Getting familiar with workspaces¶
Workspace is a simplified tool for researchers to conduct experiments, build AI models, access standard MLOps tools, and collaborate with their peers.
Run:ai workspaces abstract complex concepts related to running containerized workloads in a Kubernetes environment. Aspects such as networking, storage, and secrets, are built from predefined abstracted setups, that ease and streamline the researcher's AI model development.
A workspace consists of all the setup and configuration needed for the research, including container images, data sets, resource requests, as well as all required tools for the research, in a single place. This setup is set to facilitate the research needs and yet to ensure infrastructure owners keep control and efficiency when supporting the various needs.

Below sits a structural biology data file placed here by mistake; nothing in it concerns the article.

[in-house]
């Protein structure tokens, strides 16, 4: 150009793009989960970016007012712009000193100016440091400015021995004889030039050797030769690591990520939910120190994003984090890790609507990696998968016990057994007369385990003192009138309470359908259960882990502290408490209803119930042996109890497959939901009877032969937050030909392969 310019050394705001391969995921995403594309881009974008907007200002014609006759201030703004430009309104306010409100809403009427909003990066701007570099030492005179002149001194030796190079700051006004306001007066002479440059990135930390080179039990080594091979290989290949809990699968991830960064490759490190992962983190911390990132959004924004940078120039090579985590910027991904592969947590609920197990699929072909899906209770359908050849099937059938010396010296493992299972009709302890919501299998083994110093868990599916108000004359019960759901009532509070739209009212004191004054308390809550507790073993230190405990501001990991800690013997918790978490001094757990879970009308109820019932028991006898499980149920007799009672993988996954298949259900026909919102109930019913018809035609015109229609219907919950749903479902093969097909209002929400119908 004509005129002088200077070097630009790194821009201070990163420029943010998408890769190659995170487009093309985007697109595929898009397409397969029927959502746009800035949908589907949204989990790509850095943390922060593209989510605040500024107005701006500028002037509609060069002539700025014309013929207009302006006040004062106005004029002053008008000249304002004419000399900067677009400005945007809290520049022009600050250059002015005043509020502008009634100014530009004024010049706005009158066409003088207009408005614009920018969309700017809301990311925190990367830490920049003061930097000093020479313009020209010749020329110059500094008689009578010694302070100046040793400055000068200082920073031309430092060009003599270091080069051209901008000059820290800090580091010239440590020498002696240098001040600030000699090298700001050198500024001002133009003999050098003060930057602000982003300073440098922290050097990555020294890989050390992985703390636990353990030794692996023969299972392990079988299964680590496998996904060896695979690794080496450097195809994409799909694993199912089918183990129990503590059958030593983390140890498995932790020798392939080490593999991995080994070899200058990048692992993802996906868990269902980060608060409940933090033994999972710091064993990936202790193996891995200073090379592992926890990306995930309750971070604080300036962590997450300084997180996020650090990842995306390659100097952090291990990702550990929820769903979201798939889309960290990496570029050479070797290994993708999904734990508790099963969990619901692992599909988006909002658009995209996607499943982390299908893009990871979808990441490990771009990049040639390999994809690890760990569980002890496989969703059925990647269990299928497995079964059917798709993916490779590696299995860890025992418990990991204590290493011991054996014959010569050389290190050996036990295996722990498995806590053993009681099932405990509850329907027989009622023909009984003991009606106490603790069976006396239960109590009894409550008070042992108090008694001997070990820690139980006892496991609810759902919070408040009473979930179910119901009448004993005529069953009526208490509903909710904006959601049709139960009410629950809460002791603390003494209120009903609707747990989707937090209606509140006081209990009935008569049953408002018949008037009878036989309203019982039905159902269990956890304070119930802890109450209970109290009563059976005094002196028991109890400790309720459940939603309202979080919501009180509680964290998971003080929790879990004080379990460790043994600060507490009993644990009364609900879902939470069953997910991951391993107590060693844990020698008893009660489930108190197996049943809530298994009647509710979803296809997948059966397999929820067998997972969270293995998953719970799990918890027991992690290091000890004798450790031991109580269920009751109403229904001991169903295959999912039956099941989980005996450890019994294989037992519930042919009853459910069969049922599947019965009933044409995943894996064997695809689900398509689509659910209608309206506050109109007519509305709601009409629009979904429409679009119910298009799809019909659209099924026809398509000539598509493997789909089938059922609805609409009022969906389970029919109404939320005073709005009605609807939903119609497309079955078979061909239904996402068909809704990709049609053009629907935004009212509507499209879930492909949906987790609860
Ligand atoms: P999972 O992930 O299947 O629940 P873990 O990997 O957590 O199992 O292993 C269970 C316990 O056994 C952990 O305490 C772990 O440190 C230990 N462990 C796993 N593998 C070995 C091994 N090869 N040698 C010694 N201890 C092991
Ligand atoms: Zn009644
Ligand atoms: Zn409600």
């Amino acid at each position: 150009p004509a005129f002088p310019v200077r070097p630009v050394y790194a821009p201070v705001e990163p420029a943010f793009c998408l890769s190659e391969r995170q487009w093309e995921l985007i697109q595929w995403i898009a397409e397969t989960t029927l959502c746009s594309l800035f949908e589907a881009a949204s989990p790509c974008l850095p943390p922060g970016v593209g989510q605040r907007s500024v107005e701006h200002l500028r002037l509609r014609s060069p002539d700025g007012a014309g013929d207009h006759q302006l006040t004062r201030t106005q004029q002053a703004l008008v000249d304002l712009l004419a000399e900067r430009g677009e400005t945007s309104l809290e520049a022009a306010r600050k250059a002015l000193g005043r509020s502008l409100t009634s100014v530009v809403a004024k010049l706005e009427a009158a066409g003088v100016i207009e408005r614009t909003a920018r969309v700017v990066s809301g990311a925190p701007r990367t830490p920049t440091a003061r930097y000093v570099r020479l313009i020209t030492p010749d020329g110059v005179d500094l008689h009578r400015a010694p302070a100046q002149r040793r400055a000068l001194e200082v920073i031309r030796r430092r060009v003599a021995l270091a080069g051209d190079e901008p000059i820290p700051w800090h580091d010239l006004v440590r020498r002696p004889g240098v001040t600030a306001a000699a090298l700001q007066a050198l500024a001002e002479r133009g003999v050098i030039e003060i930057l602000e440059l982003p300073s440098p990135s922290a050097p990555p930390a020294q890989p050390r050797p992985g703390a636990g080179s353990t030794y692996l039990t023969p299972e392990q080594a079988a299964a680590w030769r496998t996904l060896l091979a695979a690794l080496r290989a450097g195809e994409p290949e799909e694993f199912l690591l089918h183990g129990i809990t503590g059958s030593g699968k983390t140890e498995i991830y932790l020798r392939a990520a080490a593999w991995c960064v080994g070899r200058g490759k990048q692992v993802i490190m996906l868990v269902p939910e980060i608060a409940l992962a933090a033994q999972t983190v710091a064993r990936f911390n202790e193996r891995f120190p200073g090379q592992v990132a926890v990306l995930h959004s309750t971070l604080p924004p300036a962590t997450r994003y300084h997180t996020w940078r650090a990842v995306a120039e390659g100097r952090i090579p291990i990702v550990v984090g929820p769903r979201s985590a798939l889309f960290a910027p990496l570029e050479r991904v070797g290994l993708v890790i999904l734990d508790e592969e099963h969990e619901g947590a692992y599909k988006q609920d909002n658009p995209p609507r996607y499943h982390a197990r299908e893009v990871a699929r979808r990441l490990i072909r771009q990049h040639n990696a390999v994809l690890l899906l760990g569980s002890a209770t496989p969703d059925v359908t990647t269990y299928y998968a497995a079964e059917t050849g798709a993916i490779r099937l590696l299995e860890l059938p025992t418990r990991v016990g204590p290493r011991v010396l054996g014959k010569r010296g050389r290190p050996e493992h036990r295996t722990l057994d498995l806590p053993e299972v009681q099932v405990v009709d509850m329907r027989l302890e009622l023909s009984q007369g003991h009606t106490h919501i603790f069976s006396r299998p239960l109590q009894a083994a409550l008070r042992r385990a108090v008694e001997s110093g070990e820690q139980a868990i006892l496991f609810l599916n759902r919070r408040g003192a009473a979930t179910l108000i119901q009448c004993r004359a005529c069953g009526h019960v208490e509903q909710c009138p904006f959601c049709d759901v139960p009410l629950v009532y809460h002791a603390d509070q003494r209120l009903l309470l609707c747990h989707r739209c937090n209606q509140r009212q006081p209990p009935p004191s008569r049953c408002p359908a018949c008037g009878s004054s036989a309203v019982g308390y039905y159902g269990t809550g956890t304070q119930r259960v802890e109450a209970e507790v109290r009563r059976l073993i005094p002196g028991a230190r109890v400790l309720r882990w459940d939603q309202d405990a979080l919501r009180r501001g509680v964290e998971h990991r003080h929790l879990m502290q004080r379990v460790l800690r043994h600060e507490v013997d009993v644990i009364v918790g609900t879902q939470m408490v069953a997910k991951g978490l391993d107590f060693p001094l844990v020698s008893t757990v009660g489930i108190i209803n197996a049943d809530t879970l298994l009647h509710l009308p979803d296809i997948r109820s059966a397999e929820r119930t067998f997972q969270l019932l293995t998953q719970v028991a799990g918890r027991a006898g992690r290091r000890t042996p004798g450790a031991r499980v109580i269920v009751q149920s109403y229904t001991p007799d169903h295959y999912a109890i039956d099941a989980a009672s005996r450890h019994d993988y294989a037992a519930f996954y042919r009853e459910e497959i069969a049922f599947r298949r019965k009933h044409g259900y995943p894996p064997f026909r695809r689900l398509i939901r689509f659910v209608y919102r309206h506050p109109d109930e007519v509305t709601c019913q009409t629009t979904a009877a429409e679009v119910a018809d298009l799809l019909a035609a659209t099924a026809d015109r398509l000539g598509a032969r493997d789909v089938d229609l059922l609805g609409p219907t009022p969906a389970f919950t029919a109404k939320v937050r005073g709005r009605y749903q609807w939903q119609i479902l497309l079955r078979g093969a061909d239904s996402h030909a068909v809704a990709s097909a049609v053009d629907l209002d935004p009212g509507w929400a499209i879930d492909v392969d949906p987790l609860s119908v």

A workspace is associated with a specific Run:ai project (internally: a Kubernetes namespace). A researcher can create multiple workspaces under a specific project.
Researchers can only view and use workspaces that are created under projects they are assigned to.
Workspaces can be created with just a few clicks of a button. See Workspace creation.
Workspaces can be stopped and started to save expensive resources without losing complex environment configurations.
Only when a workspace is in status active (see also Workspace Statuses) does it consume resources.
When the workspace is active it exposes the connections to the tools (for example, a Jupyter notebook) within the workspace.
An active workspace is a Run:ai interactive workload. The interactive workload starts when the workspace is started and stopped when the workspace is stopped.
Workspaces can be used via the user interface or programmatically via the Run:ai Admin API. Workspaces are not supported via the command line interface. You can still run an interactive workload via the command line.
- Workspaces are made from building blocks. Read about the various building blocks
- See how to create a Workspace.